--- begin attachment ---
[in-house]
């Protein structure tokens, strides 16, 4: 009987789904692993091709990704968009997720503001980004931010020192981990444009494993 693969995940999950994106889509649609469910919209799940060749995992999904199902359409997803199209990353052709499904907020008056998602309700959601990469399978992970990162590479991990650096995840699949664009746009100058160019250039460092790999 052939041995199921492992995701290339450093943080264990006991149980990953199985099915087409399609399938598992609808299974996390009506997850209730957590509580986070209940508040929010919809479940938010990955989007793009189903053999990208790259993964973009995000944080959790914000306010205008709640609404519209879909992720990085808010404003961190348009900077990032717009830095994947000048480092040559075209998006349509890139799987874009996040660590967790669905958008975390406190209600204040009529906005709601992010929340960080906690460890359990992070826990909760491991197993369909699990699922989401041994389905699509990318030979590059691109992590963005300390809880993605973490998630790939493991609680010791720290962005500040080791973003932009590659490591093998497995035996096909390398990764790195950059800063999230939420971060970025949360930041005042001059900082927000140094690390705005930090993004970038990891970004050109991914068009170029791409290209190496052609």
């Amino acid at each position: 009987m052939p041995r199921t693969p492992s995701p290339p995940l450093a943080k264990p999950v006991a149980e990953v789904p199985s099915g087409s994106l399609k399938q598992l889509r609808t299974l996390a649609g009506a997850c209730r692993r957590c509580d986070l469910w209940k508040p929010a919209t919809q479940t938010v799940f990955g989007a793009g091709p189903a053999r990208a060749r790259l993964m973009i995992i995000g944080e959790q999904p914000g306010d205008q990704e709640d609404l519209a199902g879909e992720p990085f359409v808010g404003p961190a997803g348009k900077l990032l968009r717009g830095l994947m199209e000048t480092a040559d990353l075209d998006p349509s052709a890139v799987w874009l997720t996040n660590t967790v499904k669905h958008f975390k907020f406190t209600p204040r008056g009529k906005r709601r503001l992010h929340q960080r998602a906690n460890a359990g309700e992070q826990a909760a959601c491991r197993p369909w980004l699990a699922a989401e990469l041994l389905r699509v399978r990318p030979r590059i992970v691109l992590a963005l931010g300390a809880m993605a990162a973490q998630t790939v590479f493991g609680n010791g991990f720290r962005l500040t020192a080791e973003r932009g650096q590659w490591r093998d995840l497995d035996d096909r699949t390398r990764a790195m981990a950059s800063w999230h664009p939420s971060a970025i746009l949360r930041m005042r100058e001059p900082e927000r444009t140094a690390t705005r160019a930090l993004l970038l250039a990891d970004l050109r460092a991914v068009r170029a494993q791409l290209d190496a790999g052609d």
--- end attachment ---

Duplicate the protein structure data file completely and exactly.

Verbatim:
[in-house]
């Protein structure tokens, strides 16, 4: 009987789904692993091709990704968009997720503001980004931010020192981990444009494993 693969995940999950994106889509649609469910919209799940060749995992999904199902359409997803199209990353052709499904907020008056998602309700959601990469399978992970990162590479991990650096995840699949664009746009100058160019250039460092790999 052939041995199921492992995701290339450093943080264990006991149980990953199985099915087409399609399938598992609808299974996390009506997850209730957590509580986070209940508040929010919809479940938010990955989007793009189903053999990208790259993964973009995000944080959790914000306010205008709640609404519209879909992720990085808010404003961190348009900077990032717009830095994947000048480092040559075209998006349509890139799987874009996040660590967790669905958008975390406190209600204040009529906005709601992010929340960080906690460890359990992070826990909760491991197993369909699990699922989401041994389905699509990318030979590059691109992590963005300390809880993605973490998630790939493991609680010791720290962005500040080791973003932009590659490591093998497995035996096909390398990764790195950059800063999230939420971060970025949360930041005042001059900082927000140094690390705005930090993004970038990891970004050109991914068009170029791409290209190496052609």
């Amino acid at each position: 009987m052939p041995r199921t693969p492992s995701p290339p995940l450093a943080k264990p999950v006991a149980e990953v789904p199985s099915g087409s994106l399609k399938q598992l889509r609808t299974l996390a649609g009506a997850c209730r692993r957590c509580d986070l469910w209940k508040p929010a919209t919809q479940t938010v799940f990955g989007a793009g091709p189903a053999r990208a060749r790259l993964m973009i995992i995000g944080e959790q999904p914000g306010d205008q990704e709640d609404l519209a199902g879909e992720p990085f359409v808010g404003p961190a997803g348009k900077l990032l968009r717009g830095l994947m199209e000048t480092a040559d990353l075209d998006p349509s052709a890139v799987w874009l997720t996040n660590t967790v499904k669905h958008f975390k907020f406190t209600p204040r008056g009529k906005r709601r503001l992010h929340q960080r998602a906690n460890a359990g309700e992070q826990a909760a959601c491991r197993p369909w980004l699990a699922a989401e990469l041994l389905r699509v399978r990318p030979r590059i992970v691109l992590a963005l931010g300390a809880m993605a990162a973490q998630t790939v590479f493991g609680n010791g991990f720290r962005l500040t020192a080791e973003r932009g650096q590659w490591r093998d995840l497995d035996d096909r699949t390398r990764a790195m981990a950059s800063w999230h664009p939420s971060a970025i746009l949360r930041m005042r100058e001059p900082e927000r444009t140094a690390t705005r160019a930090l993004l970038l250039a990891d970004l050109r460092a991914v068009r170029a494993q791409l290209d190496a790999g052609d």